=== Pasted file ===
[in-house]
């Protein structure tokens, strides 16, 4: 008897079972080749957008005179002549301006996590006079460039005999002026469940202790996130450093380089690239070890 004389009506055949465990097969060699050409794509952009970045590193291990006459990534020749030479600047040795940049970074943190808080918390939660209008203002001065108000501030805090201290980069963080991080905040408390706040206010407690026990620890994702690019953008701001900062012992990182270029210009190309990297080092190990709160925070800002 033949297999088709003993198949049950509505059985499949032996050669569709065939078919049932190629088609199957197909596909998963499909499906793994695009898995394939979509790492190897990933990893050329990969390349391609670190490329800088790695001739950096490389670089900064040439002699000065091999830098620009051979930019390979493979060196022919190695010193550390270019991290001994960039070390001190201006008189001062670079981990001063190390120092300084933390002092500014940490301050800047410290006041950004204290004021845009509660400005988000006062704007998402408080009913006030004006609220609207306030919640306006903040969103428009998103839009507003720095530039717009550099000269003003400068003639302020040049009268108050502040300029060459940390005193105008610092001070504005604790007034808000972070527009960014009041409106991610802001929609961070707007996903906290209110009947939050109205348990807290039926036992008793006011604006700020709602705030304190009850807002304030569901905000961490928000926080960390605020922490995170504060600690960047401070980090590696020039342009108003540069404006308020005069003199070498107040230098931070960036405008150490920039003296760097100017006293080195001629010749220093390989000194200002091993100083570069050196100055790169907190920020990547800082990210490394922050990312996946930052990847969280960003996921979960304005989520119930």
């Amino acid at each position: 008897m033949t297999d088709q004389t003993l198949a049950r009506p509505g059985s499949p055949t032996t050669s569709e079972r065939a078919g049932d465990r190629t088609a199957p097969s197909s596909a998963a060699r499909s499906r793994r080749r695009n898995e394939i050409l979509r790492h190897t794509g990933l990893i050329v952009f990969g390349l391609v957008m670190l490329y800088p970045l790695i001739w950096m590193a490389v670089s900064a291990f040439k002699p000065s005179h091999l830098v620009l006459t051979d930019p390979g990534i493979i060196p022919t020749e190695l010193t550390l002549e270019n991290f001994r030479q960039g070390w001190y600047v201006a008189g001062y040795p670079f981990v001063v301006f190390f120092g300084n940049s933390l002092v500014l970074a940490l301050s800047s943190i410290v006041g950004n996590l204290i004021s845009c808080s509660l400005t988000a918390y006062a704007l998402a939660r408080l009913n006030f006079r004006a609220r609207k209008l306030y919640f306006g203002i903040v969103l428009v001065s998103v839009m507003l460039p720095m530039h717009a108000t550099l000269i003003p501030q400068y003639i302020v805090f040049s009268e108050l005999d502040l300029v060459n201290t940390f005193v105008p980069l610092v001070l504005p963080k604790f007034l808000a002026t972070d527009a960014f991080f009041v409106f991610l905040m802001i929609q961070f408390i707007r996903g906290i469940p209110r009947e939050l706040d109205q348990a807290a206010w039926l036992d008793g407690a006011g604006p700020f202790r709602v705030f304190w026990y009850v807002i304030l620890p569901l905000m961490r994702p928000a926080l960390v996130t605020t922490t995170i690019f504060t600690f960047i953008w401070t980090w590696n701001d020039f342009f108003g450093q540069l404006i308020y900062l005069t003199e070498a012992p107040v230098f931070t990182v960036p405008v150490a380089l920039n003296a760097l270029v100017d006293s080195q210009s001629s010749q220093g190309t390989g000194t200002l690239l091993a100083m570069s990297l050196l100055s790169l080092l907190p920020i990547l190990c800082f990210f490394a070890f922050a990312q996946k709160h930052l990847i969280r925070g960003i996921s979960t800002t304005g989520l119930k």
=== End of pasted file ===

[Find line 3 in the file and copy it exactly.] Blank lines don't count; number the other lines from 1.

């Amino acid at each position: 008897m033949t297999d088709q004389t003993l198949a049950r009506p509505g059985s499949p055949t032996t050669s569709e079972r065939a078919g049932d465990r190629t088609a199957p097969s197909s596909a998963a060699r499909s499906r793994r080749r695009n898995e394939i050409l979509r790492h190897t794509g990933l990893i050329v952009f990969g390349l391609v957008m670190l490329y800088p970045l790695i001739w950096m590193a490389v670089s900064a291990f040439k002699p000065s005179h091999l830098v620009l006459t051979d930019p390979g990534i493979i060196p022919t020749e190695l010193t550390l002549e270019n991290f001994r030479q960039g070390w001190y600047v201006a008189g001062y040795p670079f981990v001063v301006f190390f120092g300084n940049s933390l002092v500014l970074a940490l301050s800047s943190i410290v006041g950004n996590l204290i004021s845009c808080s509660l400005t988000a918390y006062a704007l998402a939660r408080l009913n006030f006079r004006a609220r609207k209008l306030y919640f306006g203002i903040v969103l428009v001065s998103v839009m507003l460039p720095m530039h717009a108000t550099l000269i003003p501030q400068y003639i302020v805090f040049s009268e108050l005999d502040l300029v060459n201290t940390f005193v105008p980069l610092v001070l504005p963080k604790f007034l808000a002026t972070d527009a960014f991080f009041v409106f991610l905040m802001i929609q961070f408390i707007r996903g906290i469940p209110r009947e939050l706040d109205q348990a807290a206010w039926l036992d008793g407690a006011g604006p700020f202790r709602v705030f304190w026990y009850v807002i304030l620890p569901l905000m961490r994702p928000a926080l960390v996130t605020t922490t995170i690019f504060t600690f960047i953008w401070t980090w590696n701001d020039f342009f108003g450093q540069l404006i308020y900062l005069t003199e070498a012992p107040v230098f931070t990182v960036p405008v150490a380089l920039n003296a760097l270029v100017d006293s080195q210009s001629s010749q220093g190309t390989g000194t200002l690239l091993a100083m570069s990297l050196l100055s790169l080092l907190p920020i990547l190990c800082f990210f490394a070890f922050a990312q996946k709160h930052l990847i969280r925070g960003i996921s979960t800002t304005g989520l119930k």